Follow us on social


Dem, GOP lawmakers push Blinken to pursue North Korea diplomacy

Reps. Andy Kim and Young Kim urged the secretary of state to move forward on humanitarian issues and formally ending the war.

Analysis | Reporting | Asia-Pacific

At the House Committee on Foreign Affairs’ first public hearing with Secretary of State Anthony Blinken, bipartisan calls for the State Department to advance U.S.-North Korea diplomacy emerged. Questions from Reps. Andy Kim (D-N.J.) and Young Kim (R-Calif.) at the hearing suggest that bipartisan agreement for jumpstarting diplomacy with North Korea is possible, rather than a policy of non-engagement (and waiting for the North Koreans to make the first move) that has failed to reduce tensions or address longstanding humanitarian challenges such as divided Korean American families and repatriation of POW/MIA remains from North Korea

Just prior to the hearing with Blinken, Rep. Andy Kim asked General Robert Abrams of U.N. Command, Combined Forces Command, and U.S. Forces Korea, who was testifying at the House Armed Services Committee, whether there were any problems from a military standpoint to formally declaring the Korean War over. General Abrams said he had “no immediate military concerns” so long as such effort is part of “a broader strategy with a clearly defined end state.” Indeed, a coherent strategy is not only prudent for protecting U.S. interests but for ordinary North Koreans who bear the brunt of international sanctions. 

Rep. Kim cited Gen. Abrams’ answer as part of a question to Secretary Blinken later in the HFAC hearing on whether or not time had come for the United States to formally end the Korean War. Secretary Blinken said the United States must first “make sure we are doing everything we can to advance the security of our allies and partners, starting with South Korea as well as Japan” before taking such a “dramatic” step. That said, Blinken noted that the State Department as part of its policy review is seeking “the best possible tools to advance denuclearization” and looking at various “pressure points” as well as “diplomatic opportunities” with North Korea.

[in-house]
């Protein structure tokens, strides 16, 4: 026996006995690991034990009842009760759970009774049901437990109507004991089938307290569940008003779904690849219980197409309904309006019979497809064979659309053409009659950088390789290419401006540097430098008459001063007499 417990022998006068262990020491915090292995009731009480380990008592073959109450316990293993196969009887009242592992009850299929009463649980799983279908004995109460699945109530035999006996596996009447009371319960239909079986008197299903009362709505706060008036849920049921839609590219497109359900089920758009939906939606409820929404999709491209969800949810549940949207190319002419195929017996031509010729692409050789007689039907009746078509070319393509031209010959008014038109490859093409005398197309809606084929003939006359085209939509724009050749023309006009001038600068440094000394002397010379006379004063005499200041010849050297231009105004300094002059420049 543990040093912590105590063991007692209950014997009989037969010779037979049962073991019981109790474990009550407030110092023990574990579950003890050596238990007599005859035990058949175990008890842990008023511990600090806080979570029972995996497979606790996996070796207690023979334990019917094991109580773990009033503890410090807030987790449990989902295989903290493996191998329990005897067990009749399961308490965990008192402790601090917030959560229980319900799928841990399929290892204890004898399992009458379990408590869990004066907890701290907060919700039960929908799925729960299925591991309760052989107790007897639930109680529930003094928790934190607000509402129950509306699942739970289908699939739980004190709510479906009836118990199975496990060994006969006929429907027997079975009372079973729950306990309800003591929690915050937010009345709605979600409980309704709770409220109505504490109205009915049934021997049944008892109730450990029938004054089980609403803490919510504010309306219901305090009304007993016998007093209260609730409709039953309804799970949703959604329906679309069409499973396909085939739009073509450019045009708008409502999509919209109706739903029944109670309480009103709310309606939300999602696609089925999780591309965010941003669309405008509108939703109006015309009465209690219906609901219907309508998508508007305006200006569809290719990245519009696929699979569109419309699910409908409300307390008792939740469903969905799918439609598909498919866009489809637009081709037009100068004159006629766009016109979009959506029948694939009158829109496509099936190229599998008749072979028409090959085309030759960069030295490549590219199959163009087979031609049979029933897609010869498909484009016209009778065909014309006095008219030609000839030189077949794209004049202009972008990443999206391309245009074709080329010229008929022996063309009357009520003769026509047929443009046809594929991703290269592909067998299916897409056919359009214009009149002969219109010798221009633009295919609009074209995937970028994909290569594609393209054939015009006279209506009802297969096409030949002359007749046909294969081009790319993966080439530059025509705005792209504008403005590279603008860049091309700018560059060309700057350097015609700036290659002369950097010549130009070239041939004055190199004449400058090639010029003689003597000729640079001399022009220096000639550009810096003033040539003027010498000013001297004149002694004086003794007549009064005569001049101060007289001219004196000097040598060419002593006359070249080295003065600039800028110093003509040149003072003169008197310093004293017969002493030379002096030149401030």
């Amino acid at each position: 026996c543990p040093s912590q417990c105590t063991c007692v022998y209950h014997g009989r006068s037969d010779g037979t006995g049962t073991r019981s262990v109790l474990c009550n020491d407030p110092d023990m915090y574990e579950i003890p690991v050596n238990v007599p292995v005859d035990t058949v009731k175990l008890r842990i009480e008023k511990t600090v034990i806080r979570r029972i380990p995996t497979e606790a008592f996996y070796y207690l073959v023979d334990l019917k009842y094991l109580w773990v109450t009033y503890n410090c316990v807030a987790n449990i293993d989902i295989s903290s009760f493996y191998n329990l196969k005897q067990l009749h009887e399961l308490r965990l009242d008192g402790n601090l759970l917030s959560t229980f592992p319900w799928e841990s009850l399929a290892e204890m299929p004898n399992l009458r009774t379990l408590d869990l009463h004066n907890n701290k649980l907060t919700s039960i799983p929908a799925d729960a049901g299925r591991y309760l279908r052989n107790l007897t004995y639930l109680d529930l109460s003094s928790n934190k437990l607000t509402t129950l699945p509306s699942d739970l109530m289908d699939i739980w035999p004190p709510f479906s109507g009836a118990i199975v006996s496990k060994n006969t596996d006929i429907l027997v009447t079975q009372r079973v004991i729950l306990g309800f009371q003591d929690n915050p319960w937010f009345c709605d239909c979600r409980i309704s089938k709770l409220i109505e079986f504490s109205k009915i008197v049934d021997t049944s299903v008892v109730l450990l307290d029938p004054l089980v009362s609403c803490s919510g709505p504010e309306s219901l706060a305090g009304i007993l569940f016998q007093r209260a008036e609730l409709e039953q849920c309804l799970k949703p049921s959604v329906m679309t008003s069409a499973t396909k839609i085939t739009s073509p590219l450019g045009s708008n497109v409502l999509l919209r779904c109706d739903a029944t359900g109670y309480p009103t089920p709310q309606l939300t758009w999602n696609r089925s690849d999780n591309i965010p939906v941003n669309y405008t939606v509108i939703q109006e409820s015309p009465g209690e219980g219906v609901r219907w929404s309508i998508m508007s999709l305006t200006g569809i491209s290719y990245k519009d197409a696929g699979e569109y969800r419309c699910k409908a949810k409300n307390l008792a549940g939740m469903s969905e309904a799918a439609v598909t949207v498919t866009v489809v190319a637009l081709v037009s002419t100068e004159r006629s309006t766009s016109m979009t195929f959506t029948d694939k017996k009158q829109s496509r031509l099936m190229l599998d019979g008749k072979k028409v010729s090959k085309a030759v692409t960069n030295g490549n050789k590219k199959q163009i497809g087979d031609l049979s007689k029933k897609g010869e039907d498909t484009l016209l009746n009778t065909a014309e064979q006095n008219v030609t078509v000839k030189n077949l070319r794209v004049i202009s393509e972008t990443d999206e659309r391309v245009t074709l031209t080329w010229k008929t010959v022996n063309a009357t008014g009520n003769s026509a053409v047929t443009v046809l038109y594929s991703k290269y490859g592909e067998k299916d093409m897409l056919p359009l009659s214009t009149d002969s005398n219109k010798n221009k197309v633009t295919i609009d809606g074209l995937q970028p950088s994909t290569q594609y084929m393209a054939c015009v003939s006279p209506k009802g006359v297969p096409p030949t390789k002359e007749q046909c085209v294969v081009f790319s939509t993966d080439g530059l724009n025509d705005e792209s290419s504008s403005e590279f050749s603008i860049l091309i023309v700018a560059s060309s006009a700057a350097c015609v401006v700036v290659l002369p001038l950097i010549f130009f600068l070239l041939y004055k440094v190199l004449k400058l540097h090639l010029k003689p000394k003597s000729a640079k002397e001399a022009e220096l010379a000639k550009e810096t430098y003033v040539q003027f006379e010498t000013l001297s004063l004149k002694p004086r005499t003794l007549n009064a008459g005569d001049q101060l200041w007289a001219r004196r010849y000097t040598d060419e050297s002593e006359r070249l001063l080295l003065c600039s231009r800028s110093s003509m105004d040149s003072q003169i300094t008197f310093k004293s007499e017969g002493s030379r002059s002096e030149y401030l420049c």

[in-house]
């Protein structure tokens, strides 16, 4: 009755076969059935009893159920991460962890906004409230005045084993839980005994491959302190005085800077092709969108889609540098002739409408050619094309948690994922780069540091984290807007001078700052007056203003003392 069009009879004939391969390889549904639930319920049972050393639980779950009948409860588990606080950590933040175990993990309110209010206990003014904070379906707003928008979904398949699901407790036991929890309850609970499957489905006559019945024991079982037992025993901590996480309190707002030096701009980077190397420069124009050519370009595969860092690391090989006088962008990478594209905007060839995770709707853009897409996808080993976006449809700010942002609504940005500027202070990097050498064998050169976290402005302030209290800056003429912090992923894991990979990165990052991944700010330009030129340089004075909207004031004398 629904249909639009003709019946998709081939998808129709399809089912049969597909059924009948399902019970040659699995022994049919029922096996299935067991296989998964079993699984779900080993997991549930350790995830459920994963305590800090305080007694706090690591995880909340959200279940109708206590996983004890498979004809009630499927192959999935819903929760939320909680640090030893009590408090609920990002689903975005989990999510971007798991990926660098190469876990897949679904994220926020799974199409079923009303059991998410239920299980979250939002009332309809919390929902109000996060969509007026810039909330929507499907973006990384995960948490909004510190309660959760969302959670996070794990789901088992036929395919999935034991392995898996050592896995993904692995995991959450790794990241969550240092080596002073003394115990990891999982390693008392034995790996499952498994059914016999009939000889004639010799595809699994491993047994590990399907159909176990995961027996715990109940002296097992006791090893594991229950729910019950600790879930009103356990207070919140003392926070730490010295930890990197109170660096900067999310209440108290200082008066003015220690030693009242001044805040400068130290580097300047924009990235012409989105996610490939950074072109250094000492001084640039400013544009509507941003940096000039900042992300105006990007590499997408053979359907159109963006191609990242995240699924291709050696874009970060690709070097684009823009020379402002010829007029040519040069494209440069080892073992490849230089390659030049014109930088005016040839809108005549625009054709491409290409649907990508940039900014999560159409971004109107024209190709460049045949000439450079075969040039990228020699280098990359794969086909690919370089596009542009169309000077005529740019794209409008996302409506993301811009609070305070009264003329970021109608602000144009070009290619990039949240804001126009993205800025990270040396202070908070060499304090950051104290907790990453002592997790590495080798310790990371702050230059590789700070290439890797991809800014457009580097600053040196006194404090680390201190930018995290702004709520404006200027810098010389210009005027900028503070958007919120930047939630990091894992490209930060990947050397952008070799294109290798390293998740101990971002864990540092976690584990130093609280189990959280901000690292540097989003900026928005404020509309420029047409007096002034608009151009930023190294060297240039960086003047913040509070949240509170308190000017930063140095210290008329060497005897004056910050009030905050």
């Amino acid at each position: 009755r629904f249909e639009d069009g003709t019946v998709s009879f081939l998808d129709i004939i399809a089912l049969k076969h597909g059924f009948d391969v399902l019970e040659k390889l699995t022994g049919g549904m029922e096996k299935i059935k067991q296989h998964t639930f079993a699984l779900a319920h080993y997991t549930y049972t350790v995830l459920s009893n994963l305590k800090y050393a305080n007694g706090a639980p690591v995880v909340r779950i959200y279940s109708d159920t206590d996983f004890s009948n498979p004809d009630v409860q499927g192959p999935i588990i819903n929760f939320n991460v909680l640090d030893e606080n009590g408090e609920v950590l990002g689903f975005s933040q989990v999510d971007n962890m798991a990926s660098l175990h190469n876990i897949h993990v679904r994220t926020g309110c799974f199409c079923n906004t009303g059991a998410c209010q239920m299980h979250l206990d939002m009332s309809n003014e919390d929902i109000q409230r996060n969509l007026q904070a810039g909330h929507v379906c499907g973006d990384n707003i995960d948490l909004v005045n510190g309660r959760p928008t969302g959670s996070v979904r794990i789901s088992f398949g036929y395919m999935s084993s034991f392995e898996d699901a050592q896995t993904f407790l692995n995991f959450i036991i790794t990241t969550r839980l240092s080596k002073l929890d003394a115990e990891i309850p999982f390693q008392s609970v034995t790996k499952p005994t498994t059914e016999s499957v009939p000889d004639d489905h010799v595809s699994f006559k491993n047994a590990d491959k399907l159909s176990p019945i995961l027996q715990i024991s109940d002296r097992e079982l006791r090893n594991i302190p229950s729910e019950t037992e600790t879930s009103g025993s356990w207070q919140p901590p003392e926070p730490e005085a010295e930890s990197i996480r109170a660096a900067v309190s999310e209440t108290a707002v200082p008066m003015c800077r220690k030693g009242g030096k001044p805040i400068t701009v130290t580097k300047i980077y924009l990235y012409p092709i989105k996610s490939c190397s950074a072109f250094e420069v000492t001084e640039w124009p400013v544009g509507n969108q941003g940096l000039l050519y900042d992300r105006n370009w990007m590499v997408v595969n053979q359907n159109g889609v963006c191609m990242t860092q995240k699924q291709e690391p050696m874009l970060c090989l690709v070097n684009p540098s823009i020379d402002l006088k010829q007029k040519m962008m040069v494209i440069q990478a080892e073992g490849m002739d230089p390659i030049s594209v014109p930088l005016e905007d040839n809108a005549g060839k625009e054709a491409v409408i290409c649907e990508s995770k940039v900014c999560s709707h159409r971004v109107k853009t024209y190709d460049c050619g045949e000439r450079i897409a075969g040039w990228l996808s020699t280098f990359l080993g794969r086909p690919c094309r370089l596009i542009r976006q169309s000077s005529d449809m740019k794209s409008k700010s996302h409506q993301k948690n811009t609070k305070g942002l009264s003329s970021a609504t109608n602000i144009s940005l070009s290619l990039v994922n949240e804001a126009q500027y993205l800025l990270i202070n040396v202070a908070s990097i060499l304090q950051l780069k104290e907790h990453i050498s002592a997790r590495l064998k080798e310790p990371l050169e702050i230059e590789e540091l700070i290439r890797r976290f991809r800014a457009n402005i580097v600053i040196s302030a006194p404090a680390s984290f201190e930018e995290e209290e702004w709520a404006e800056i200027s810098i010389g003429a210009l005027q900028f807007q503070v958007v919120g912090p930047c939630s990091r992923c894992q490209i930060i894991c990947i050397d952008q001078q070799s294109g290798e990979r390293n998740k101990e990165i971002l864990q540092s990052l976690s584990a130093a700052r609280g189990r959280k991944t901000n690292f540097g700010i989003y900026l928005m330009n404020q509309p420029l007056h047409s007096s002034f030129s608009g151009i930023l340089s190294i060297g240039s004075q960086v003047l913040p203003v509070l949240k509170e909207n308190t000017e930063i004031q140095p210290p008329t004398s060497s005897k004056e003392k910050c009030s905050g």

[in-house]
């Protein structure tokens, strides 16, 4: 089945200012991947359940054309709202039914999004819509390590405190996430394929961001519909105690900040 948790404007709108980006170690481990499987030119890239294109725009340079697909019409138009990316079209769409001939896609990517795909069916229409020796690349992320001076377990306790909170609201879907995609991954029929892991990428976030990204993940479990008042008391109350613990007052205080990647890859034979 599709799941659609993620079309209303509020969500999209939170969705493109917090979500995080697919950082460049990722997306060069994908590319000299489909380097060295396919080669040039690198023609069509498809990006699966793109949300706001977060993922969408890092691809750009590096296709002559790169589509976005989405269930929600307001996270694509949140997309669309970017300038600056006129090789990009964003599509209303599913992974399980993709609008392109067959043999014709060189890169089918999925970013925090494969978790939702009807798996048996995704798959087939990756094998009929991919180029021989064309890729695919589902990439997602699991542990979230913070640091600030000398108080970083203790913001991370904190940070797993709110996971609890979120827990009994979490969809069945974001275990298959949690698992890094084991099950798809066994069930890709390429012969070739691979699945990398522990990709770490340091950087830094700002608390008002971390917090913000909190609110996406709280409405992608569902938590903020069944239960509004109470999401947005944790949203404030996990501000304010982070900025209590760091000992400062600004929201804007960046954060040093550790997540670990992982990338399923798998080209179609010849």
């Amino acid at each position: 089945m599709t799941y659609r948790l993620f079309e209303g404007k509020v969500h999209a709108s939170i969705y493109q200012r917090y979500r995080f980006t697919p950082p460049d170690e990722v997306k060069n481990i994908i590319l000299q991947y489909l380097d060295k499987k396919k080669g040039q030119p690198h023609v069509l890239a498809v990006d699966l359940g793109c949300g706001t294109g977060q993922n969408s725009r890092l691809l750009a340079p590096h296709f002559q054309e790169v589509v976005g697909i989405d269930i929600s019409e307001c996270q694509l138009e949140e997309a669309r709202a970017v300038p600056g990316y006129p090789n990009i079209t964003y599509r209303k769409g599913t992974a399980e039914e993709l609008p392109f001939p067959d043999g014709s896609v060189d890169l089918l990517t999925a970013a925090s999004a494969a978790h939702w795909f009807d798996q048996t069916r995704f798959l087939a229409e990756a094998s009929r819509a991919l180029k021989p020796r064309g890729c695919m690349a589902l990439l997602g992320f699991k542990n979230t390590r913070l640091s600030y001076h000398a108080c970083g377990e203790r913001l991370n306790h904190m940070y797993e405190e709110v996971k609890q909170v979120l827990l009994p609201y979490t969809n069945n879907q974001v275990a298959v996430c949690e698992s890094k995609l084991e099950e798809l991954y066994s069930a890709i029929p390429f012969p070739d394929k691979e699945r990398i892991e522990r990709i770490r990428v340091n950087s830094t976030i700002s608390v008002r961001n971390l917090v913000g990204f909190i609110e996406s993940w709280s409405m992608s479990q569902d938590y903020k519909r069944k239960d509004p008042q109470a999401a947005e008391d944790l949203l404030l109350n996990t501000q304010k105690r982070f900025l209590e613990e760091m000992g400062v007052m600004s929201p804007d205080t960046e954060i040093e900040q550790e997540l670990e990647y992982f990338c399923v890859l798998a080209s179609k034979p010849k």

A statement declaring an end to hostilities between the parties of the Korean War would not have any legal status but could catalyze movement toward a broad agreement between the United States and North Korea. Such a move by the Biden administration would receive transpartisan support and be welcomed by members of Congress from both sides of the aisle.  For example Rep. Ro Khanna recently authored a bill calling for a formal end to the war, echoing previous bipartisan calls from Korean War veterans in the House such as Charlie Rangel, John Conyers, and Sam Johnson.

Rep. Young Kim’s questions to Blinken were equally effective in elevating the North Korea issue as a high priority for the Biden administration. Before she became a congresswoman, Rep. Kim was a longtime aide to former Chairman of the House Committee on Foreign Affairs Ed Royce. She brings with her a deep understanding of the Korean American divided families in particular, as well as expertise in foreign policy. 

Rep. Kim asked Blinken to commit to filling the Special Envoy for North Korea human rights issues position as mandated by the North Korea Human Rights Act. There is “dire and urgent need” to address the issue of divided Korean American families, coordinated by the Special Envoy.  Blinken said he shared Rep. Kim’s sense of urgency and committed to filling the role as soon as possible.